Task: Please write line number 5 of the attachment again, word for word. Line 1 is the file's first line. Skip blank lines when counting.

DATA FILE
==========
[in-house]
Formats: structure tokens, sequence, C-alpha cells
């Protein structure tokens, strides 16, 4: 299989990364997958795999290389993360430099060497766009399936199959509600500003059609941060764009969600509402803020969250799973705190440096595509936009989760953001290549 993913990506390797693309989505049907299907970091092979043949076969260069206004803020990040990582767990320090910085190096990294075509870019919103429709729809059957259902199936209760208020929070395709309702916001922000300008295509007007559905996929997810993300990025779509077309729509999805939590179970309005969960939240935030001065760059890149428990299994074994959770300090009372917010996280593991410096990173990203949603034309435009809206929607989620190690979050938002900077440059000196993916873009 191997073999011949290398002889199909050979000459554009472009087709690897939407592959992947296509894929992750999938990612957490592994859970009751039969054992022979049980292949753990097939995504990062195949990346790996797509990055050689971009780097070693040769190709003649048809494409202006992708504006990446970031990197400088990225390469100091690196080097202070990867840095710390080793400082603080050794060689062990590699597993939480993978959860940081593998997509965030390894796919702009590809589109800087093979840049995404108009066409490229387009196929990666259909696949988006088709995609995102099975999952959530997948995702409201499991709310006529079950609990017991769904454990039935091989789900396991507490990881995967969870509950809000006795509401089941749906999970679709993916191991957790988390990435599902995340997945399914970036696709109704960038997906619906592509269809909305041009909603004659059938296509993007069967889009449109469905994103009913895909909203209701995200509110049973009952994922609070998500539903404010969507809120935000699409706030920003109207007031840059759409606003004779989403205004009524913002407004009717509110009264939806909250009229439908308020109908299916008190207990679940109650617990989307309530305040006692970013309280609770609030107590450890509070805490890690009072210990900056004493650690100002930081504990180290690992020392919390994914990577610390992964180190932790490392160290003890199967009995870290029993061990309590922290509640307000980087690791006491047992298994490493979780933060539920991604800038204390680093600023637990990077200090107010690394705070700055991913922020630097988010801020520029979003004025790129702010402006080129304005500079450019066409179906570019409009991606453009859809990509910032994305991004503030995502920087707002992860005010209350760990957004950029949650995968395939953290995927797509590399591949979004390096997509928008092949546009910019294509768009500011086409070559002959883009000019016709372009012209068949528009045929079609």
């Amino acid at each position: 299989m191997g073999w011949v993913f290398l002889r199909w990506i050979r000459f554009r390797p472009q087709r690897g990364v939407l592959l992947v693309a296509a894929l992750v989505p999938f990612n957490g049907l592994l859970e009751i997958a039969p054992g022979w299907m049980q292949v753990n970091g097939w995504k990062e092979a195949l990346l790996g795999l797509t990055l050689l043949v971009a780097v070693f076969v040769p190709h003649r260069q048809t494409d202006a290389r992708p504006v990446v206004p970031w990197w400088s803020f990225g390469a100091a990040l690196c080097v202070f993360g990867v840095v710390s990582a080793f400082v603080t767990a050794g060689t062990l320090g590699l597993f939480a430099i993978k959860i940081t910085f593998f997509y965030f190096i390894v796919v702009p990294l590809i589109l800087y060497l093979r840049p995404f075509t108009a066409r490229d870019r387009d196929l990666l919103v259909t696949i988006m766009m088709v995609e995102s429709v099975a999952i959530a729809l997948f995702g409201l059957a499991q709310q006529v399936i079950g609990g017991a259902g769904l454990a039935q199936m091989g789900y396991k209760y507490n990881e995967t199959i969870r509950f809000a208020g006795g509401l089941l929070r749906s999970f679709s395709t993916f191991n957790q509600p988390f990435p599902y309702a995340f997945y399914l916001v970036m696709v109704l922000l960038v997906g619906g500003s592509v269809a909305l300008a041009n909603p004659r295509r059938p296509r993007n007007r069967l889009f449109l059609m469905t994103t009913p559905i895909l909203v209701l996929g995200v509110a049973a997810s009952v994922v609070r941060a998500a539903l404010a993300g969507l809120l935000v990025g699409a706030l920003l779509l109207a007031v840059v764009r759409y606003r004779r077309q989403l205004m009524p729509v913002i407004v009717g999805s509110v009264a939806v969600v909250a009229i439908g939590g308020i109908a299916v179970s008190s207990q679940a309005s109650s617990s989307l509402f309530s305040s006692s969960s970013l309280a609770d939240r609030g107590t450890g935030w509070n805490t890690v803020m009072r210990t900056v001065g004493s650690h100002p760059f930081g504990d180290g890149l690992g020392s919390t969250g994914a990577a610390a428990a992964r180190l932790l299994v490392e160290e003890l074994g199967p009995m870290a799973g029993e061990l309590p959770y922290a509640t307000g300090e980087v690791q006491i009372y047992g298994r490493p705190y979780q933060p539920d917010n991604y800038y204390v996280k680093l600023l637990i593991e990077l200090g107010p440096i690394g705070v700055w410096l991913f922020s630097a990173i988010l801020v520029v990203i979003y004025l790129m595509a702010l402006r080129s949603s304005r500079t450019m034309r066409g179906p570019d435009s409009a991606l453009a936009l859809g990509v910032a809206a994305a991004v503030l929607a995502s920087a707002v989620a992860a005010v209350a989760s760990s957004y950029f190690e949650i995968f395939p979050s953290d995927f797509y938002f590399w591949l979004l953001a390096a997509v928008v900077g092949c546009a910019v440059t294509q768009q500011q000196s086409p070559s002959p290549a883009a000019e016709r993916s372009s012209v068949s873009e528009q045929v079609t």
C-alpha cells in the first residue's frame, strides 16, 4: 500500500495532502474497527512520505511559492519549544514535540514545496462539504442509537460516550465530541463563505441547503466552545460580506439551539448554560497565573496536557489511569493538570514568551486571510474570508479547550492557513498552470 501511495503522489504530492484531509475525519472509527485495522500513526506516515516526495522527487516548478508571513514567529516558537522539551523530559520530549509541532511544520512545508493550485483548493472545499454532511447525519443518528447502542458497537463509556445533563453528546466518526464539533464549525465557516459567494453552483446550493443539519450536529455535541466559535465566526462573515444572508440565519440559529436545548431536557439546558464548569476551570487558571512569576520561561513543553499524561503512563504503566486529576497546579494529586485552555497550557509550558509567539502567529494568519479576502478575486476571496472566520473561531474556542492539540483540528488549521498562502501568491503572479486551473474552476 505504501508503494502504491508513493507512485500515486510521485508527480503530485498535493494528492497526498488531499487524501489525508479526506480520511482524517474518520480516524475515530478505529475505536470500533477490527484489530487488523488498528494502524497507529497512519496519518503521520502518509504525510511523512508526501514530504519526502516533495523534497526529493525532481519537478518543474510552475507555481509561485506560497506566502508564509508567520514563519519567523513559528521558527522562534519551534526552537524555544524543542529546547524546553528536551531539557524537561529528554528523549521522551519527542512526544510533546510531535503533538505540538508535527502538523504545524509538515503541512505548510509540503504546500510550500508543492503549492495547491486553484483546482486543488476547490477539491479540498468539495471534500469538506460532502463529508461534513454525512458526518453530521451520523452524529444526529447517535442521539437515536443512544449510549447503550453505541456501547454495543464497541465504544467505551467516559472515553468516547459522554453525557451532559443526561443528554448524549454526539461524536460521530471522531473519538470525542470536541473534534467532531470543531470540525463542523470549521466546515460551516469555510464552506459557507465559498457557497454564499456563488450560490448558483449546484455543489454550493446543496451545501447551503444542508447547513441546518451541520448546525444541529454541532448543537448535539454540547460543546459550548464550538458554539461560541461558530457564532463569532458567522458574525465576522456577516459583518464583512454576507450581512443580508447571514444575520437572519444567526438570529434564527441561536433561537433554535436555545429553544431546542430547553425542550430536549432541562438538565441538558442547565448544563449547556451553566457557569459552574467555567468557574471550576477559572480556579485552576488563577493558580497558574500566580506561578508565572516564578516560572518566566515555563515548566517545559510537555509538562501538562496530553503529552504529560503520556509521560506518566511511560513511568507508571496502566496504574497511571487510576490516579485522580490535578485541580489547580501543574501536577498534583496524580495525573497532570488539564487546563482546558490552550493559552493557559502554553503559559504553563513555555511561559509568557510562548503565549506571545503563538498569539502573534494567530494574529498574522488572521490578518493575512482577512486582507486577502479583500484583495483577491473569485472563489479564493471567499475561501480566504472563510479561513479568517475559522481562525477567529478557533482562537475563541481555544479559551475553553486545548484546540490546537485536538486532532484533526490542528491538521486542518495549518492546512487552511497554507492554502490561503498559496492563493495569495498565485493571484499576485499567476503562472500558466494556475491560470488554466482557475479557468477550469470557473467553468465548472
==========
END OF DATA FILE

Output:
C-alpha cells in the first residue's frame, strides 16, 4: 500500500495532502474497527512520505511559492519549544514535540514545496462539504442509537460516550465530541463563505441547503466552545460580506439551539448554560497565573496536557489511569493538570514568551486571510474570508479547550492557513498552470 501511495503522489504530492484531509475525519472509527485495522500513526506516515516526495522527487516548478508571513514567529516558537522539551523530559520530549509541532511544520512545508493550485483548493472545499454532511447525519443518528447502542458497537463509556445533563453528546466518526464539533464549525465557516459567494453552483446550493443539519450536529455535541466559535465566526462573515444572508440565519440559529436545548431536557439546558464548569476551570487558571512569576520561561513543553499524561503512563504503566486529576497546579494529586485552555497550557509550558509567539502567529494568519479576502478575486476571496472566520473561531474556542492539540483540528488549521498562502501568491503572479486551473474552476 505504501508503494502504491508513493507512485500515486510521485508527480503530485498535493494528492497526498488531499487524501489525508479526506480520511482524517474518520480516524475515530478505529475505536470500533477490527484489530487488523488498528494502524497507529497512519496519518503521520502518509504525510511523512508526501514530504519526502516533495523534497526529493525532481519537478518543474510552475507555481509561485506560497506566502508564509508567520514563519519567523513559528521558527522562534519551534526552537524555544524543542529546547524546553528536551531539557524537561529528554528523549521522551519527542512526544510533546510531535503533538505540538508535527502538523504545524509538515503541512505548510509540503504546500510550500508543492503549492495547491486553484483546482486543488476547490477539491479540498468539495471534500469538506460532502463529508461534513454525512458526518453530521451520523452524529444526529447517535442521539437515536443512544449510549447503550453505541456501547454495543464497541465504544467505551467516559472515553468516547459522554453525557451532559443526561443528554448524549454526539461524536460521530471522531473519538470525542470536541473534534467532531470543531470540525463542523470549521466546515460551516469555510464552506459557507465559498457557497454564499456563488450560490448558483449546484455543489454550493446543496451545501447551503444542508447547513441546518451541520448546525444541529454541532448543537448535539454540547460543546459550548464550538458554539461560541461558530457564532463569532458567522458574525465576522456577516459583518464583512454576507450581512443580508447571514444575520437572519444567526438570529434564527441561536433561537433554535436555545429553544431546542430547553425542550430536549432541562438538565441538558442547565448544563449547556451553566457557569459552574467555567468557574471550576477559572480556579485552576488563577493558580497558574500566580506561578508565572516564578516560572518566566515555563515548566517545559510537555509538562501538562496530553503529552504529560503520556509521560506518566511511560513511568507508571496502566496504574497511571487510576490516579485522580490535578485541580489547580501543574501536577498534583496524580495525573497532570488539564487546563482546558490552550493559552493557559502554553503559559504553563513555555511561559509568557510562548503565549506571545503563538498569539502573534494567530494574529498574522488572521490578518493575512482577512486582507486577502479583500484583495483577491473569485472563489479564493471567499475561501480566504472563510479561513479568517475559522481562525477567529478557533482562537475563541481555544479559551475553553486545548484546540490546537485536538486532532484533526490542528491538521486542518495549518492546512487552511497554507492554502490561503498559496492563493495569495498565485493571484499576485499567476503562472500558466494556475491560470488554466482557475479557468477550469470557473467553468465548472